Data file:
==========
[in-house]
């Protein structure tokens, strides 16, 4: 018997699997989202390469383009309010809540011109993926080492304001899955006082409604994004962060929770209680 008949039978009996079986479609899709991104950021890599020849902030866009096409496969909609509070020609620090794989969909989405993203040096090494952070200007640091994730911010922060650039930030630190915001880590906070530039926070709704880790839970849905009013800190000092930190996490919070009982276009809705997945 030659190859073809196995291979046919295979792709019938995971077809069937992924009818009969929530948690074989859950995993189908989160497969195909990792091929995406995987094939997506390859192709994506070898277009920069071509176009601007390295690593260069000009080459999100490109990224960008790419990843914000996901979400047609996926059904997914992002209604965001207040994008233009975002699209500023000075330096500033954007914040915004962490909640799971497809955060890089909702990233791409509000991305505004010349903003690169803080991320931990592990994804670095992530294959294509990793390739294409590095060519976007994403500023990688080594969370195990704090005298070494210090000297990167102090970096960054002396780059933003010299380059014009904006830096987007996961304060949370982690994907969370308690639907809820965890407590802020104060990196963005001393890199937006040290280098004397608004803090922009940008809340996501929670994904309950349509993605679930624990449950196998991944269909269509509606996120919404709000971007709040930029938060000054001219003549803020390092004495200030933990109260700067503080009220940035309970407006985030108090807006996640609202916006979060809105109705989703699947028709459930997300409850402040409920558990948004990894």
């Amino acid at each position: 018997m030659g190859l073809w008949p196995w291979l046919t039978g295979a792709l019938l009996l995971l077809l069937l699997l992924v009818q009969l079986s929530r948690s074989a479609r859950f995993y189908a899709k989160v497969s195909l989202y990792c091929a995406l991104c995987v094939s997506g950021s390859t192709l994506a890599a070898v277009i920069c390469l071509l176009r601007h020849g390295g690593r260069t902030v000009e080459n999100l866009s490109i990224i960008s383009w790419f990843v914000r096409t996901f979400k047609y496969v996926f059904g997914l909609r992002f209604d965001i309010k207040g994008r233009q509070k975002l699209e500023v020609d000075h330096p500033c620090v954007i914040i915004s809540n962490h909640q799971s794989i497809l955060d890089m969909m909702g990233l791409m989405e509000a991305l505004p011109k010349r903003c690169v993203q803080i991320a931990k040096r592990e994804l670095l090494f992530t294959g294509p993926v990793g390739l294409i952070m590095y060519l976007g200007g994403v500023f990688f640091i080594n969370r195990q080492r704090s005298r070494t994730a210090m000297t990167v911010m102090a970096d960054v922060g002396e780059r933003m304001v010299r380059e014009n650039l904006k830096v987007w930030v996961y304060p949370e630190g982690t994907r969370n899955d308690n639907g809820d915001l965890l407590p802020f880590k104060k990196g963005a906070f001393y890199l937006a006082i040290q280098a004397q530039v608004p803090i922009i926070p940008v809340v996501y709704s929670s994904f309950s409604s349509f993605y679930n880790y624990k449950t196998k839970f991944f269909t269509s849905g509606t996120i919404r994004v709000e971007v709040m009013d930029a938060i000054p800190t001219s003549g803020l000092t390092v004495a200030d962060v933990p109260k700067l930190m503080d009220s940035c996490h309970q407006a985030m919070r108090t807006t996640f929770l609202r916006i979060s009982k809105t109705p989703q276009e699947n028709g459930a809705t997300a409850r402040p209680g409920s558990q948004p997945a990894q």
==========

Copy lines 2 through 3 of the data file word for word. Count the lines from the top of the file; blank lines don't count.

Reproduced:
């Protein structure tokens, strides 16, 4: 018997699997989202390469383009309010809540011109993926080492304001899955006082409604994004962060929770209680 008949039978009996079986479609899709991104950021890599020849902030866009096409496969909609509070020609620090794989969909989405993203040096090494952070200007640091994730911010922060650039930030630190915001880590906070530039926070709704880790839970849905009013800190000092930190996490919070009982276009809705997945 030659190859073809196995291979046919295979792709019938995971077809069937992924009818009969929530948690074989859950995993189908989160497969195909990792091929995406995987094939997506390859192709994506070898277009920069071509176009601007390295690593260069000009080459999100490109990224960008790419990843914000996901979400047609996926059904997914992002209604965001207040994008233009975002699209500023000075330096500033954007914040915004962490909640799971497809955060890089909702990233791409509000991305505004010349903003690169803080991320931990592990994804670095992530294959294509990793390739294409590095060519976007994403500023990688080594969370195990704090005298070494210090000297990167102090970096960054002396780059933003010299380059014009904006830096987007996961304060949370982690994907969370308690639907809820965890407590802020104060990196963005001393890199937006040290280098004397608004803090922009940008809340996501929670994904309950349509993605679930624990449950196998991944269909269509509606996120919404709000971007709040930029938060000054001219003549803020390092004495200030933990109260700067503080009220940035309970407006985030108090807006996640609202916006979060809105109705989703699947028709459930997300409850402040409920558990948004990894």
């Amino acid at each position: 018997m030659g190859l073809w008949p196995w291979l046919t039978g295979a792709l019938l009996l995971l077809l069937l699997l992924v009818q009969l079986s929530r948690s074989a479609r859950f995993y189908a899709k989160v497969s195909l989202y990792c091929a995406l991104c995987v094939s997506g950021s390859t192709l994506a890599a070898v277009i920069c390469l071509l176009r601007h020849g390295g690593r260069t902030v000009e080459n999100l866009s490109i990224i960008s383009w790419f990843v914000r096409t996901f979400k047609y496969v996926f059904g997914l909609r992002f209604d965001i309010k207040g994008r233009q509070k975002l699209e500023v020609d000075h330096p500033c620090v954007i914040i915004s809540n962490h909640q799971s794989i497809l955060d890089m969909m909702g990233l791409m989405e509000a991305l505004p011109k010349r903003c690169v993203q803080i991320a931990k040096r592990e994804l670095l090494f992530t294959g294509p993926v990793g390739l294409i952070m590095y060519l976007g200007g994403v500023f990688f640091i080594n969370r195990q080492r704090s005298r070494t994730a210090m000297t990167v911010m102090a970096d960054v922060g002396e780059r933003m304001v010299r380059e014009n650039l904006k830096v987007w930030v996961y304060p949370e630190g982690t994907r969370n899955d308690n639907g809820d915001l965890l407590p802020f880590k104060k990196g963005a906070f001393y890199l937006a006082i040290q280098a004397q530039v608004p803090i922009i926070p940008v809340v996501y709704s929670s994904f309950s409604s349509f993605y679930n880790y624990k449950t196998k839970f991944f269909t269509s849905g509606t996120i919404r994004v709000e971007v709040m009013d930029a938060i000054p800190t001219s003549g803020l000092t390092v004495a200030d962060v933990p109260k700067l930190m503080d009220s940035c996490h309970q407006a985030m919070r108090t807006t996640f929770l609202r916006i979060s009982k809105t109705p989703q276009e699947n028709g459930a809705t997300a409850r402040p209680g409920s558990q948004p997945a990894q």